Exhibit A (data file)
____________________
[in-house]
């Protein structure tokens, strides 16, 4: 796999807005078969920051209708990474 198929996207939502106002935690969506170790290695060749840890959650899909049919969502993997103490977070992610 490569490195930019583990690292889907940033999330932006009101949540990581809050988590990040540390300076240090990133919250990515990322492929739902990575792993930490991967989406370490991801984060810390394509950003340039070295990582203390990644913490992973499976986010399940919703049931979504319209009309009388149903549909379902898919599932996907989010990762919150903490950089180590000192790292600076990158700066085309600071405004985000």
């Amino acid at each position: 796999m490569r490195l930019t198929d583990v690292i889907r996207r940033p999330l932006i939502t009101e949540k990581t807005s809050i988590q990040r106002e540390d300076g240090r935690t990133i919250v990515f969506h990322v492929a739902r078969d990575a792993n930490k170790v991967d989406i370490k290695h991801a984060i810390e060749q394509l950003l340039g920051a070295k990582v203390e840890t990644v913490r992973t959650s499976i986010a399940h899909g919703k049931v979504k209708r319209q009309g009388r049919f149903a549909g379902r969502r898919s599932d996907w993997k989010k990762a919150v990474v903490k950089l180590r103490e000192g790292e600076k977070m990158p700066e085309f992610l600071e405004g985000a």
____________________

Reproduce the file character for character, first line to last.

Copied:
[in-house]
């Protein structure tokens, strides 16, 4: 796999807005078969920051209708990474 198929996207939502106002935690969506170790290695060749840890959650899909049919969502993997103490977070992610 490569490195930019583990690292889907940033999330932006009101949540990581809050988590990040540390300076240090990133919250990515990322492929739902990575792993930490991967989406370490991801984060810390394509950003340039070295990582203390990644913490992973499976986010399940919703049931979504319209009309009388149903549909379902898919599932996907989010990762919150903490950089180590000192790292600076990158700066085309600071405004985000």
């Amino acid at each position: 796999m490569r490195l930019t198929d583990v690292i889907r996207r940033p999330l932006i939502t009101e949540k990581t807005s809050i988590q990040r106002e540390d300076g240090r935690t990133i919250v990515f969506h990322v492929a739902r078969d990575a792993n930490k170790v991967d989406i370490k290695h991801a984060i810390e060749q394509l950003l340039g920051a070295k990582v203390e840890t990644v913490r992973t959650s499976i986010a399940h899909g919703k049931v979504k209708r319209q009309g009388r049919f149903a549909g379902r969502r898919s599932d996907w993997k989010k990762a919150v990474v903490k950089l180590r103490e000192g790292e600076k977070m990158p700066e085309f992610l600071e405004g985000a």